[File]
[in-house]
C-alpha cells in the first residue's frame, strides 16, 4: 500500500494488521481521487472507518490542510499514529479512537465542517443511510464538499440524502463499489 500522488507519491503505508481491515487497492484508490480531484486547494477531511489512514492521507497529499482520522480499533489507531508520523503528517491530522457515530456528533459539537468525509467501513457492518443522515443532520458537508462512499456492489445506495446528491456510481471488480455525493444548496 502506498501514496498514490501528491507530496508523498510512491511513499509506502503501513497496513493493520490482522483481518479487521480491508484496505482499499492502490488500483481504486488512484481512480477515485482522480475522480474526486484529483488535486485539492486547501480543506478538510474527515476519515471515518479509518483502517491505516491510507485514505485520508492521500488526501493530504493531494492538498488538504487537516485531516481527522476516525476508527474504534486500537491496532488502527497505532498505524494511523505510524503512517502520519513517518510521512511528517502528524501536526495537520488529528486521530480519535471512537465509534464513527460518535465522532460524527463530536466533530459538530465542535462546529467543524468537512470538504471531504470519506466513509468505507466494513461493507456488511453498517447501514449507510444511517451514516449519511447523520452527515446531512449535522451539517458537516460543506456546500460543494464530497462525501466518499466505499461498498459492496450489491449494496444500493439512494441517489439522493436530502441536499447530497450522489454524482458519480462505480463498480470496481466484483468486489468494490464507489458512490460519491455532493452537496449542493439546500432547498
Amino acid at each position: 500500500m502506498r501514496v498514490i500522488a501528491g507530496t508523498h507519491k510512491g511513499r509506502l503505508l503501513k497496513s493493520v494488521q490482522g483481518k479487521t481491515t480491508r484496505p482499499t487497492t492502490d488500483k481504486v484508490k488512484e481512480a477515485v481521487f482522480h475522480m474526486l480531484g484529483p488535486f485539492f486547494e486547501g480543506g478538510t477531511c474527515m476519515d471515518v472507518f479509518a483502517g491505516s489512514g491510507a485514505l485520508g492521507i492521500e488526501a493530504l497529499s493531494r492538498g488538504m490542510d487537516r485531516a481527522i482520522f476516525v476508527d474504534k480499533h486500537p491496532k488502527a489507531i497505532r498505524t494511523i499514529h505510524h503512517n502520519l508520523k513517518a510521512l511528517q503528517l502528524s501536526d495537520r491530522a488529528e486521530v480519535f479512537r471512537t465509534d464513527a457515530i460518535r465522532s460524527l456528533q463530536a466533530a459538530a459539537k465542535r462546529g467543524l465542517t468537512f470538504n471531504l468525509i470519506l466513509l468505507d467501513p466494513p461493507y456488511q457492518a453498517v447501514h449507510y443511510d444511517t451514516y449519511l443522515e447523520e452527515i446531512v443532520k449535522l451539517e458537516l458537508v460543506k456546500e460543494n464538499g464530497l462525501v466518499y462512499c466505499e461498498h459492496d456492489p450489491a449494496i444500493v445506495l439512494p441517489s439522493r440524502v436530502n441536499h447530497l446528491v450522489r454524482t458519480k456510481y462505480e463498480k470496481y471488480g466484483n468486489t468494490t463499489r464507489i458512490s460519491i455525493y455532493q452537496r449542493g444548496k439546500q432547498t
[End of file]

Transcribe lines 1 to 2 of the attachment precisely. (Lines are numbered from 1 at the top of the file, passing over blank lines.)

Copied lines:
[in-house]
C-alpha cells in the first residue's frame, strides 16, 4: 500500500494488521481521487472507518490542510499514529479512537465542517443511510464538499440524502463499489 500522488507519491503505508481491515487497492484508490480531484486547494477531511489512514492521507497529499482520522480499533489507531508520523503528517491530522457515530456528533459539537468525509467501513457492518443522515443532520458537508462512499456492489445506495446528491456510481471488480455525493444548496 502506498501514496498514490501528491507530496508523498510512491511513499509506502503501513497496513493493520490482522483481518479487521480491508484496505482499499492502490488500483481504486488512484481512480477515485482522480475522480474526486484529483488535486485539492486547501480543506478538510474527515476519515471515518479509518483502517491505516491510507485514505485520508492521500488526501493530504493531494492538498488538504487537516485531516481527522476516525476508527474504534486500537491496532488502527497505532498505524494511523505510524503512517502520519513517518510521512511528517502528524501536526495537520488529528486521530480519535471512537465509534464513527460518535465522532460524527463530536466533530459538530465542535462546529467543524468537512470538504471531504470519506466513509468505507466494513461493507456488511453498517447501514449507510444511517451514516449519511447523520452527515446531512449535522451539517458537516460543506456546500460543494464530497462525501466518499466505499461498498459492496450489491449494496444500493439512494441517489439522493436530502441536499447530497450522489454524482458519480462505480463498480470496481466484483468486489468494490464507489458512490460519491455532493452537496449542493439546500432547498